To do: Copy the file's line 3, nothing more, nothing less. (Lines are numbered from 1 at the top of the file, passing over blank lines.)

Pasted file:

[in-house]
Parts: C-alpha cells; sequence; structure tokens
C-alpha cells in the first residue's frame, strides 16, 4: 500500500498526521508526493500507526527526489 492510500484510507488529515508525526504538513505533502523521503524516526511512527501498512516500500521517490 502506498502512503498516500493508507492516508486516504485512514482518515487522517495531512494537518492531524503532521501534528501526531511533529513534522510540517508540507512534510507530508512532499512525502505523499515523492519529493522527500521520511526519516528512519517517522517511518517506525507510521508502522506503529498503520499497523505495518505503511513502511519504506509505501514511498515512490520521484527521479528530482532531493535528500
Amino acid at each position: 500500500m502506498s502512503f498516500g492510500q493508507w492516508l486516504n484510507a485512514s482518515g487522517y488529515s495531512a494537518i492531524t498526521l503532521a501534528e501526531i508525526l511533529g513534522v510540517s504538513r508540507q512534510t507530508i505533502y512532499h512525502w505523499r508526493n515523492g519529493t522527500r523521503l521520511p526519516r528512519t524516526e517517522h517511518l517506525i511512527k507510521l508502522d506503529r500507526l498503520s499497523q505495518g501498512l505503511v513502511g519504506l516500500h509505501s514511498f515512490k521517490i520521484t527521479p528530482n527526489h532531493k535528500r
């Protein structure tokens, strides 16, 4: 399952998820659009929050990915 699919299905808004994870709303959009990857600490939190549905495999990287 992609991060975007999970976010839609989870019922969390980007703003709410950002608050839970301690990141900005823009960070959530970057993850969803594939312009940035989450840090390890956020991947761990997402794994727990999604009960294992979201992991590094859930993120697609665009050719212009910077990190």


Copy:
C-alpha cells in the first residue's frame, strides 16, 4: 500500500498526521508526493500507526527526489 492510500484510507488529515508525526504538513505533502523521503524516526511512527501498512516500500521517490 502506498502512503498516500493508507492516508486516504485512514482518515487522517495531512494537518492531524503532521501534528501526531511533529513534522510540517508540507512534510507530508512532499512525502505523499515523492519529493522527500521520511526519516528512519517517522517511518517506525507510521508502522506503529498503520499497523505495518505503511513502511519504506509505501514511498515512490520521484527521479528530482532531493535528500